Mary Paltridge senior died in 1882 of bronchitis, and Thomas senior died the following year, aged 83, of “senile decay.” They left four surviving children, forty grandchildren and eight great-grandchildren. By this time Thomas junior had been the driving force in the tannery for some years, and in about 1885 he passed its operations over to four of his locally-based sons. He had become a wealthy man, and had earned a reputation as a public benefactor, also giving his time to the Mount Barker Institute (of which he was a founder), the District Council, the Dramatic Society and the Masonic Lodge.
Thomas retired to ‘Uplands,’ his farm and ‘gentleman’s residence’ just beyond the western edge of Mount Barker; built by William Noah Hedges, the house is still standing on Benjamin Way within the Flaxley Estate. There Thomas could indulge his love of reading, music and theatre with his second wife, Lucinda (née Brady). Most of the Paltridges were keen musicians and performers, and Thomas was a proficient cornet player. He died at home at the age of 78 and was buried at Blakiston. The tannery retained its direct connection with the Paltridge family until the death of Thomas’s fifth son Frank in 1953, and the business finally shut down in 1975.
The other immigrants of the Paltridge family met with varied fortunes:
- Elizabeth married Samuel Heanes, who worked as a shoemaker in Kensington; their families had emigrated together on the Phoebe when she was 21 and he was 22. She did not have children and died in 1867, aged 41. She is interred with her parents. Samuel, who remarried, lived to 87 years of age.
- John married local Mount Barker girl Elizabeth Chapman, with whom he had seven children. He farmed for a while at Red Creek on the Bremer River before returning to Mount Barker and working as a bailiff. In the late 1870s he took out a license as an auctioneer, and is best remembered in this capacity and for his genial nature. For three years he was Chairman of the District Council. He died in 1917, at the age of 86. (His eldest son, Harry (1855-1910), married Hannah Richardson (1857-1940), daughter of William Richardson (1818-1883), whose family features elsewhere in the Richardson Family History Post).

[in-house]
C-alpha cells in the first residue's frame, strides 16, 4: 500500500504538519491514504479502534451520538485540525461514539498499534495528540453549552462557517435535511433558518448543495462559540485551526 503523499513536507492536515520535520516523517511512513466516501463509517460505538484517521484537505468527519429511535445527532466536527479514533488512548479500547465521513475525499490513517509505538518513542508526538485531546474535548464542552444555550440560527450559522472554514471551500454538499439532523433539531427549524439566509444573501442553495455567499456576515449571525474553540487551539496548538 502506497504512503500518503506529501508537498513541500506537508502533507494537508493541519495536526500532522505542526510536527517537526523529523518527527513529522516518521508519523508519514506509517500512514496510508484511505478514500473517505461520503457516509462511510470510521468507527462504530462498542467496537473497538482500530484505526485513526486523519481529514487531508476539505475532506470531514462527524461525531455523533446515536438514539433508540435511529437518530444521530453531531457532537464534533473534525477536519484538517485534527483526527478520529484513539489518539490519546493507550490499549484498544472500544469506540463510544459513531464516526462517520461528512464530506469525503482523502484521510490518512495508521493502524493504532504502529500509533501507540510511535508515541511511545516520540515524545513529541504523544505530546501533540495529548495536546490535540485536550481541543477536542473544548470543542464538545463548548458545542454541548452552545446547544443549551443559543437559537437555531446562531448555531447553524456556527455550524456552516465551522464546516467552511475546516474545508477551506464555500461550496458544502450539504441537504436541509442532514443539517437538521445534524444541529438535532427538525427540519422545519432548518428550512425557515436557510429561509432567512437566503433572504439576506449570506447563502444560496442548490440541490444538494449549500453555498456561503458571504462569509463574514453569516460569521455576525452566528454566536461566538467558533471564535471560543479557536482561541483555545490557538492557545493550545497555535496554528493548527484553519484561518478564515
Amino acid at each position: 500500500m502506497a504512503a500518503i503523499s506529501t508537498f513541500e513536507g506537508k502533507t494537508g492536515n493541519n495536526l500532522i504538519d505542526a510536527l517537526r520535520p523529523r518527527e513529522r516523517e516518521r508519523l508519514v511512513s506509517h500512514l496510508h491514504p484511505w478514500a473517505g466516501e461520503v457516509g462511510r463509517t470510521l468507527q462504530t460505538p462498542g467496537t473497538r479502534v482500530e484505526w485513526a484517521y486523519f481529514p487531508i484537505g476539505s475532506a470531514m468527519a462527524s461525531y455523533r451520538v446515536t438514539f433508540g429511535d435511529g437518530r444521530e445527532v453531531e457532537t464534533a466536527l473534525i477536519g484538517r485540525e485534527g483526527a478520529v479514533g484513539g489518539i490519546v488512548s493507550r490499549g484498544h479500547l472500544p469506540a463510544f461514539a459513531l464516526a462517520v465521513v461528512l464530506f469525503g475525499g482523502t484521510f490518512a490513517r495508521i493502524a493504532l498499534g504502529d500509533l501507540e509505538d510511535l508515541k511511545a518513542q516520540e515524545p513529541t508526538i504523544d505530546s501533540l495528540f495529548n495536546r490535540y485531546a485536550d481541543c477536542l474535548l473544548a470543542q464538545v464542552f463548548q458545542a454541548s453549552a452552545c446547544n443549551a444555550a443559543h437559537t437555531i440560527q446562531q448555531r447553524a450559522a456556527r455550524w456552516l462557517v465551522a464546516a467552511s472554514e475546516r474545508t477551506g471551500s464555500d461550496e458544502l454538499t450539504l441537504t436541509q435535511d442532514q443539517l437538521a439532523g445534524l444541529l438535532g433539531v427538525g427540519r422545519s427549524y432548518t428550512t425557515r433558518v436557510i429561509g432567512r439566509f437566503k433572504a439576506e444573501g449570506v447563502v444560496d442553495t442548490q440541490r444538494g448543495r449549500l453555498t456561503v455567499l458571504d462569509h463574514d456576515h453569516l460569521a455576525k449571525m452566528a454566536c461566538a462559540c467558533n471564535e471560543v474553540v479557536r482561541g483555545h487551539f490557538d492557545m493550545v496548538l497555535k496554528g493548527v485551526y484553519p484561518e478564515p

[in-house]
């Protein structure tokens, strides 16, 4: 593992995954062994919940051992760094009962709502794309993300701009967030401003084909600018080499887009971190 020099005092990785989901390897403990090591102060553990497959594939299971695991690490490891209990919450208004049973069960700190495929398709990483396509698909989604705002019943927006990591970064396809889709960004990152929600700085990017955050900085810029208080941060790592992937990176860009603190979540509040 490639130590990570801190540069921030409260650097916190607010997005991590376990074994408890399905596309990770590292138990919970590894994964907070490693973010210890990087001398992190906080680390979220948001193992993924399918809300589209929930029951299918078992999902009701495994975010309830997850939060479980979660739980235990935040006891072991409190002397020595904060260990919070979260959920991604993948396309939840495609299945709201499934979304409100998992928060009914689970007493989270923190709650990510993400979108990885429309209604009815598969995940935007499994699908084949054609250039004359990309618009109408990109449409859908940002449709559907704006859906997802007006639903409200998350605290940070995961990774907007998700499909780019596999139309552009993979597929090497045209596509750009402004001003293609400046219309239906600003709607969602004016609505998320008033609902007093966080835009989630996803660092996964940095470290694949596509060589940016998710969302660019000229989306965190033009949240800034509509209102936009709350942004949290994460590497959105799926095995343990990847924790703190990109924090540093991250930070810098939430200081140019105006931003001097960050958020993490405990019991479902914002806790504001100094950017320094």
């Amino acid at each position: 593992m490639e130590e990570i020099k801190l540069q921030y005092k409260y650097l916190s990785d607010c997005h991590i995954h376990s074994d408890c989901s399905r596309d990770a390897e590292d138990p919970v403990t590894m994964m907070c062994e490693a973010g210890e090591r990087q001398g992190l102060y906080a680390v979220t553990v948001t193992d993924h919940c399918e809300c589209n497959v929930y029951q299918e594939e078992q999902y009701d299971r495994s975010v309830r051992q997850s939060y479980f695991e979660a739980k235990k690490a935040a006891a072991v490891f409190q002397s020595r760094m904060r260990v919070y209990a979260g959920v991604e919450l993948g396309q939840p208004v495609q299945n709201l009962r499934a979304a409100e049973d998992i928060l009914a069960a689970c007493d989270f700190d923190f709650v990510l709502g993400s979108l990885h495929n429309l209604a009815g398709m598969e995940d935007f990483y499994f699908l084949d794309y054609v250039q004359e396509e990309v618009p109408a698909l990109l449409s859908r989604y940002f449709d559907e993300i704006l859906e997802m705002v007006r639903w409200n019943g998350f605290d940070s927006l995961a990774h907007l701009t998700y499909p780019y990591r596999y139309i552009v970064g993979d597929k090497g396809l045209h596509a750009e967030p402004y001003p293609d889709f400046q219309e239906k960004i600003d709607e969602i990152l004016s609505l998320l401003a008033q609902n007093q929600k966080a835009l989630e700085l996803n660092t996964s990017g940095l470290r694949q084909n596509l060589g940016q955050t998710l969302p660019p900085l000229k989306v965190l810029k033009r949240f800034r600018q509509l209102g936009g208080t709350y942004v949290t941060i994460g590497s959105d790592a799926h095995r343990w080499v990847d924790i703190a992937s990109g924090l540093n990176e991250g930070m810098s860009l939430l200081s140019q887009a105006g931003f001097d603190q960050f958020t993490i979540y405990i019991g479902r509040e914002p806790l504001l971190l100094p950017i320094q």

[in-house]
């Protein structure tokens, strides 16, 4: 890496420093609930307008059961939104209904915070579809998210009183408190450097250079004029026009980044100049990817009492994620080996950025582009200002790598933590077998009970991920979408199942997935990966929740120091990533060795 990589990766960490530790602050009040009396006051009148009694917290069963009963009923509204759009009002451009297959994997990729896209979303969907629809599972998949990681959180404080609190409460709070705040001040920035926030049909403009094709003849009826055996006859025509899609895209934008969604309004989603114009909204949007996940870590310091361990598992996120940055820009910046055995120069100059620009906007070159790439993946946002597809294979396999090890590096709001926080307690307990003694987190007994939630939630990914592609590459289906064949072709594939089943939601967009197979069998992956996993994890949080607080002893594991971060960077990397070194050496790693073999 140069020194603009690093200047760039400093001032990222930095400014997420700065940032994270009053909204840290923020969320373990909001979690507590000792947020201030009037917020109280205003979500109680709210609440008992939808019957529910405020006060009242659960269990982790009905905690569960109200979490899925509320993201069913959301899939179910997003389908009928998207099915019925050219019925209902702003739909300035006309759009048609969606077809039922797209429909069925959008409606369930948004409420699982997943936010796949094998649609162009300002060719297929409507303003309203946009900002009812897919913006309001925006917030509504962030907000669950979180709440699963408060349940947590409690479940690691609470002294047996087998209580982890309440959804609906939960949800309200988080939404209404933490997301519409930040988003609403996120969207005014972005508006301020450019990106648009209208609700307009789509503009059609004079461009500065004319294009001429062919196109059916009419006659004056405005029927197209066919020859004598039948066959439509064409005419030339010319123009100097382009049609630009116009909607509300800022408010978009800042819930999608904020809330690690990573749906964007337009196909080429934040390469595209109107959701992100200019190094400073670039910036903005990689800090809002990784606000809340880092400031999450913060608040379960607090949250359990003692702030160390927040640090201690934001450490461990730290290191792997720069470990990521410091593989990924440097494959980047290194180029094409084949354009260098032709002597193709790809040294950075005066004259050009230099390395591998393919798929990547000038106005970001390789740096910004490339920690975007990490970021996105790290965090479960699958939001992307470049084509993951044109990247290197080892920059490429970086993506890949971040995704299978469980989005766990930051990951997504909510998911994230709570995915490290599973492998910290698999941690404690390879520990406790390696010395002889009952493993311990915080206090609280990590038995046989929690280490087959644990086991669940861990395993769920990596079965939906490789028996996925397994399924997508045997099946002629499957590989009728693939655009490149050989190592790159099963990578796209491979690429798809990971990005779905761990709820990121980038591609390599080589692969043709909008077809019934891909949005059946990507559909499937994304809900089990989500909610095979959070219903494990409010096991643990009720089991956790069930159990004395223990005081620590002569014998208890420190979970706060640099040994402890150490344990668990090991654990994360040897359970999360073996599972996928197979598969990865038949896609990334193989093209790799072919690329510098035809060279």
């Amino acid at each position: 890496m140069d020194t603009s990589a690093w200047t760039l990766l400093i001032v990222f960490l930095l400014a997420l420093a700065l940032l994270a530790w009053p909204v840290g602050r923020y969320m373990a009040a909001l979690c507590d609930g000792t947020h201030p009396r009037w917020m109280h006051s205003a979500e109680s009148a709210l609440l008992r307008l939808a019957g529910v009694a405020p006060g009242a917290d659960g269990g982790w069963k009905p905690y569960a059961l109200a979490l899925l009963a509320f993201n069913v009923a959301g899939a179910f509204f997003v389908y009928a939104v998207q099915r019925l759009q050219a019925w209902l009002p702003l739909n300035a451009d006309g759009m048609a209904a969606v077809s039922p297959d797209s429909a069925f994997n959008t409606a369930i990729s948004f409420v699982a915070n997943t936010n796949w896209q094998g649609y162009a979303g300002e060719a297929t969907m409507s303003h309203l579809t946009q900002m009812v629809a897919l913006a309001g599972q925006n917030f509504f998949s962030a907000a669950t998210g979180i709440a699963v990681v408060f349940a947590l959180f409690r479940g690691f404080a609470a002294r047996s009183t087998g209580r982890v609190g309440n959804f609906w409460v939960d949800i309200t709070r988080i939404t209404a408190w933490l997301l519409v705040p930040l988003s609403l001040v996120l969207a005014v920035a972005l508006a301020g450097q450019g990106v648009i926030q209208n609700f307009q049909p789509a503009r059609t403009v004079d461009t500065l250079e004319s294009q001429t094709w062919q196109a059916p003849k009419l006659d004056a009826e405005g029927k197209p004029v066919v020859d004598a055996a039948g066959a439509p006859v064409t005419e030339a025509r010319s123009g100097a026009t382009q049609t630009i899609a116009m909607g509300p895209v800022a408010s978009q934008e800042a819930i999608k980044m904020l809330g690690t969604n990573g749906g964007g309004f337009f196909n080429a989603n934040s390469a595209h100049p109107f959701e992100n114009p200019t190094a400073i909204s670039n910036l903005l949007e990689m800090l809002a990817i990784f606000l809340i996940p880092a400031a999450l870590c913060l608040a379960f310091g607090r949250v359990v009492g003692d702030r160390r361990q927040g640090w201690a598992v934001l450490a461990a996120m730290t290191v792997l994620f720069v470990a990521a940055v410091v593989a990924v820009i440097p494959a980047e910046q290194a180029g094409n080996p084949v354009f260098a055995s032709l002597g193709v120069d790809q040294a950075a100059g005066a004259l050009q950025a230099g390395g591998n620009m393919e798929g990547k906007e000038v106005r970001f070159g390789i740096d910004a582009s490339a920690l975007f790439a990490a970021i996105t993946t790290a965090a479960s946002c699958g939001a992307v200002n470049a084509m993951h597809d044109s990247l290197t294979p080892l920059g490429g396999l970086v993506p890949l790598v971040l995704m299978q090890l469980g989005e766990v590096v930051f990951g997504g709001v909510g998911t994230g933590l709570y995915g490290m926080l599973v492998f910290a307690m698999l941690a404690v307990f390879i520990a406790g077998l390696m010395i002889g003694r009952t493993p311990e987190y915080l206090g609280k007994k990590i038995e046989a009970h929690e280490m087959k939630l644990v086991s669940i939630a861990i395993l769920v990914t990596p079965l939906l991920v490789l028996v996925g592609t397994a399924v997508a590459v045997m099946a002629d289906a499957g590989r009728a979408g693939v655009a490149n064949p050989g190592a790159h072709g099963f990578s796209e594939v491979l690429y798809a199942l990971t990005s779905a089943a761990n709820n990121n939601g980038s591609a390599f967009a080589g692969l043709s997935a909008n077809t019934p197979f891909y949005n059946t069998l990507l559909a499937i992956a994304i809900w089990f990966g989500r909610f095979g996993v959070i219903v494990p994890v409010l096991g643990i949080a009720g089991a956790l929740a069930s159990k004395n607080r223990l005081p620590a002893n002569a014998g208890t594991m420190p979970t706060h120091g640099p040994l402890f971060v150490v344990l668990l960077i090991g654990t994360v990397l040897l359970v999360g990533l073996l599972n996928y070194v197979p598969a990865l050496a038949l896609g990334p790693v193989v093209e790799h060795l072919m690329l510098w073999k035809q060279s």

- William, when aged 20, eloped with his 19-year-old cousin Elizabeth Dunn, daughter of John Dunn, much to her father’s chagrin. Having returned to Mt Barker after their marriage in Norwood, they took up farming in the Mount Gambier district. They had seven children. William briefly turned to politics in his late thirties; he was elected to the legislature of the South Australian Parliament in 1870, but only served a year before resigning over a dispute. He subsequently worked as a railway contractor and invested in pastoral land. He predeceased his parents, dying of pneumonia in 1890 at the age of 56.
- Samuel embarked on a career as a bailiff and auctioneer in Mount Barker, but he suffered from depression, especially when he had been drinking. He was separated from his wife, Mary Jane (née Cornelius) and five children when, at the age of 42, he went to Melrose and took a job with the local shoemaker. He was fired after six months, at which point he took his own life. When he died he had only twenty pounds to his name.
- Mary married saddler Roderick McKenzie, who had arrived in Mount Barker from Nova Scotia in 1854 (see Roderick McKenzie History Post). She supported him in his business and subsequently opened her own drapery shop. They had nine children. She died in 1931, aged 91.